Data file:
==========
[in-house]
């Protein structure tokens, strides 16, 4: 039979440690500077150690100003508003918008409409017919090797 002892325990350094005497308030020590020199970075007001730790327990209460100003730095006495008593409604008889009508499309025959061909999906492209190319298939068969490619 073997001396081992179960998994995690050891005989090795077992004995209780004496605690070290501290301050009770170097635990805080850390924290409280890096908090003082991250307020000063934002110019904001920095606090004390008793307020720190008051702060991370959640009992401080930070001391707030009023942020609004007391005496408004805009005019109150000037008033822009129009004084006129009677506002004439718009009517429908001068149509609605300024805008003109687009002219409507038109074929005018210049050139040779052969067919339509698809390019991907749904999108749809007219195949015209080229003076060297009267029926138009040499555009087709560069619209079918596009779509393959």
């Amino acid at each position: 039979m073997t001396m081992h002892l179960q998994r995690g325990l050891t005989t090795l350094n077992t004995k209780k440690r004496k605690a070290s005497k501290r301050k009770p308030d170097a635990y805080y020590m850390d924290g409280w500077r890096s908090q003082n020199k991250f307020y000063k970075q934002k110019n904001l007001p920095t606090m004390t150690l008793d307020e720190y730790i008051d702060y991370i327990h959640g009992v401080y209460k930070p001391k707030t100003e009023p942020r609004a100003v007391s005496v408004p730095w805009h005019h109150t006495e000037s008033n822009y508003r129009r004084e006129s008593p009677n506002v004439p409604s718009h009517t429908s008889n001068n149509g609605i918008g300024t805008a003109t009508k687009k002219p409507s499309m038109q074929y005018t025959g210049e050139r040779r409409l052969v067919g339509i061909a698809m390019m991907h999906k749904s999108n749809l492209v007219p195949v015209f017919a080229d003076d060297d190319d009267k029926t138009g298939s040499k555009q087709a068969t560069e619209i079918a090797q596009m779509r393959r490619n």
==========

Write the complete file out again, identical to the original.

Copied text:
[in-house]
């Protein structure tokens, strides 16, 4: 039979440690500077150690100003508003918008409409017919090797 002892325990350094005497308030020590020199970075007001730790327990209460100003730095006495008593409604008889009508499309025959061909999906492209190319298939068969490619 073997001396081992179960998994995690050891005989090795077992004995209780004496605690070290501290301050009770170097635990805080850390924290409280890096908090003082991250307020000063934002110019904001920095606090004390008793307020720190008051702060991370959640009992401080930070001391707030009023942020609004007391005496408004805009005019109150000037008033822009129009004084006129009677506002004439718009009517429908001068149509609605300024805008003109687009002219409507038109074929005018210049050139040779052969067919339509698809390019991907749904999108749809007219195949015209080229003076060297009267029926138009040499555009087709560069619209079918596009779509393959």
């Amino acid at each position: 039979m073997t001396m081992h002892l179960q998994r995690g325990l050891t005989t090795l350094n077992t004995k209780k440690r004496k605690a070290s005497k501290r301050k009770p308030d170097a635990y805080y020590m850390d924290g409280w500077r890096s908090q003082n020199k991250f307020y000063k970075q934002k110019n904001l007001p920095t606090m004390t150690l008793d307020e720190y730790i008051d702060y991370i327990h959640g009992v401080y209460k930070p001391k707030t100003e009023p942020r609004a100003v007391s005496v408004p730095w805009h005019h109150t006495e000037s008033n822009y508003r129009r004084e006129s008593p009677n506002v004439p409604s718009h009517t429908s008889n001068n149509g609605i918008g300024t805008a003109t009508k687009k002219p409507s499309m038109q074929y005018t025959g210049e050139r040779r409409l052969v067919g339509i061909a698809m390019m991907h999906k749904s999108n749809l492209v007219p195949v015209f017919a080229d003076d060297d190319d009267k029926t138009g298939s040499k555009q087709a068969t560069e619209i079918a090797q596009m779509r393959r490619n």